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Hype or hope? Oxford COVID-19 vaccine trial data is expected today — what we know so far

The data will be published in British peer-reviewed medical journal the Lancet.
Jul 20, 2020 / 02:59 PM IST

The early-stage human trial data of the COVID-19 vaccine that has been developed in a joint collaboration between Oxford University and British-Swedish drugmaker AstraZeneca will be released on July 20.

The data, which has been widely anticipated, will be published in British peer-reviewed medical journal the Lancet. The Oxford vaccine, also known as ChAdOx1 nCoV-19, was developed by the Jenner Institute and Oxford Vaccine Group, at the University of Oxford.

The vaccine uses a weakened version of chimpanzee adenovirus as a vector, infused with the genetic material of SARS-CoV-2 spike protein. 

Adenovirus is a benign virus that causes the common cold, and so the safety of the vaccine is assured. The Chimpanzee adenovirus is used to help circumvent the problem of pre-existing immunity encountered with other human adenovirus vectors.

A vaccine not just protects a person from the disease, but it is considered to be the fastest and surest way to reach herd immunity, where a sufficient percentage of the population becomes immune to a disease. It makes the spread of the disease from person to person unlikely.

COVID-19 Vaccine

Frequently Asked Questions

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How does a vaccine work?

A vaccine works by mimicking a natural infection. A vaccine not only induces immune response to protect people from any future COVID-19 infection, but also helps quickly build herd immunity to put an end to the pandemic. Herd immunity occurs when a sufficient percentage of a population becomes immune to a disease, making the spread of disease from person to person unlikely. The good news is that SARS-CoV-2 virus has been fairly stable, which increases the viability of a vaccine.

How many types of vaccines are there?

There are broadly four types of vaccine — one, a vaccine based on the whole virus (this could be either inactivated, or an attenuated [weakened] virus vaccine); two, a non-replicating viral vector vaccine that uses a benign virus as vector that carries the antigen of SARS-CoV; three, nucleic-acid vaccines that have genetic material like DNA and RNA of antigens like spike protein given to a person, helping human cells decode genetic material and produce the vaccine; and four, protein subunit vaccine wherein the recombinant proteins of SARS-COV-2 along with an adjuvant (booster) is given as a vaccine.

What does it take to develop a vaccine of this kind?

Vaccine development is a long, complex process. Unlike drugs that are given to people with a diseased, vaccines are given to healthy people and also vulnerable sections such as children, pregnant women and the elderly. So rigorous tests are compulsory. History says that the fastest time it took to develop a vaccine is five years, but it usually takes double or sometimes triple that time.

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What is the significance of the data?

The data related to early-stage trials helps us to gauge two things - safety and efficacy of the vaccine. The efficacy here means whether the vaccine protects people from COVID-19 infection. 

The officials who are part of Oxford vaccine said earlier this month that they were encouraged by the immune response they had seen in phase-1 trials.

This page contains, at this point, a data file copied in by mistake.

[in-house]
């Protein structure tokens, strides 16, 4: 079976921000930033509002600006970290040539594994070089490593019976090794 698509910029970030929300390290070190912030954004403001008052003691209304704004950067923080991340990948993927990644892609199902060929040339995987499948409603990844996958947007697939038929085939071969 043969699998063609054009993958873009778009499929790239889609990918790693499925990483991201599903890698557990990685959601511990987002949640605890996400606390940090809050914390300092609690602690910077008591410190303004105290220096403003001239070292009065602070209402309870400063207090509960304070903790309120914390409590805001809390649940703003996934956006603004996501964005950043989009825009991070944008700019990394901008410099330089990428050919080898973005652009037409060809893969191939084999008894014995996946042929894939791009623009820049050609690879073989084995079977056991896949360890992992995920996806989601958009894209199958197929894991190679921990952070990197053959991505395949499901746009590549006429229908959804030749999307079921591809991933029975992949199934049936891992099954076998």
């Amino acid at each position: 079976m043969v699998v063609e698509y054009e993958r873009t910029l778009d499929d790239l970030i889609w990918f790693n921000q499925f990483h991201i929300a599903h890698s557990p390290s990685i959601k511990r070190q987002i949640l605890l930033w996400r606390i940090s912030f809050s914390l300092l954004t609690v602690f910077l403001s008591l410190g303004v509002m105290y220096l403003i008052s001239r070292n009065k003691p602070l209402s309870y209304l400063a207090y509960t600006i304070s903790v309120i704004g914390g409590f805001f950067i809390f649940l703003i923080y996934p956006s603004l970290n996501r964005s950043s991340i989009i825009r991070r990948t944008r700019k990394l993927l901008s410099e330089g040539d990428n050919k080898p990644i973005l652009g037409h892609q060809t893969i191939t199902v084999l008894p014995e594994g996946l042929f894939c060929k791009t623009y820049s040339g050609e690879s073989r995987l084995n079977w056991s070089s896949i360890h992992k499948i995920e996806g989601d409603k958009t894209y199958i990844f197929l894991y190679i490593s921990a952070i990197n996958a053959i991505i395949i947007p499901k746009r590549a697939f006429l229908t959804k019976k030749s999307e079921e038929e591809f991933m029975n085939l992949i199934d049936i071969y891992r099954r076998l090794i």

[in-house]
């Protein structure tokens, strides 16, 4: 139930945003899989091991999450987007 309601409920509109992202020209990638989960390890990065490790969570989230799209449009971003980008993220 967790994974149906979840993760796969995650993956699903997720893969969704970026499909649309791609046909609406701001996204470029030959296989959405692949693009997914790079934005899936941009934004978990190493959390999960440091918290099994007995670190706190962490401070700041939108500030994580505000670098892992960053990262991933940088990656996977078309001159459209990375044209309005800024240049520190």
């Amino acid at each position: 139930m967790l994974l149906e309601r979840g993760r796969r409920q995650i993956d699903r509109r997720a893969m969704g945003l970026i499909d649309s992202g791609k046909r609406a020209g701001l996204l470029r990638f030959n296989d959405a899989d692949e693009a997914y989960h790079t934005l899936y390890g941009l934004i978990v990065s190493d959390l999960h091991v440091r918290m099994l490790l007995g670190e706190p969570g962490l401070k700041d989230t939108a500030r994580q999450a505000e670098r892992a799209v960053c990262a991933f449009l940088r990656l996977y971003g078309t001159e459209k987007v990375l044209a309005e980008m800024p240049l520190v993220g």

Media reports say that the vaccine given in two doses provides double protection which means it is capable of producing neutralising antibodies, and also spurs T-Cell, a type of white blood cells called to fight COVID-19. 

We may also get comparative data about the neutralising antibodies produced by the vaccine to antibody levels observed in recovered COVID-19 patients. If vaccine-induced antibodies are much higher, it theoretically proves that the vaccine is working. We still don't know how long these antibodies remain in the human body. The data today will help us to get some answers to these questions.

Why does Oxford vaccine generate a lot of interest?

University of Oxford has been working on vaccines on MERS (Middle East Respiratory Syndrome) and Severe Acute Respiratory Syndrome (SARS) diseases, which are caused by coronaviruses. 

So, it immediately jumped into the fray to develop a COVID-19 vaccine as soon as it saw the outbreak. This gave it a lead time over other vaccine makers. The potential vaccine is already in large-scale phase III human trials to assess whether it can protect against COVID-19. 

In phase-3, it will be tested on roughly 30,000 people in the US alone. AstraZeneca is also in the process of starting the trial in Brazil. As per media reports, David Carpenter, Chairman, Berkshire Research Ethics Committee, which had approved the Oxford vaccine trials hinted that the vaccine could be fairly widely available around September and that is the sort of target they are working on. Except for US biotech Moderna's mRNA vaccine, no other vaccine has come this far.

Relevance to India

In India, AstraZeneca's partner Serum Institute of India will also be initiating the clinical trials soon. Serum will be producing one billion doses for India and other low and middle-income countries. If everything goes as per the plan, the vaccine is supposed to be launched by the end of this year.
Viswanath Pilla Viswanath Pilla is a business journalist with 14 years of reporting experience. Based in Mumbai, Pilla covers pharma, healthcare and infrastructure sectors for Moneycontrol.
first published: Jul 20, 2020 02:59 pm
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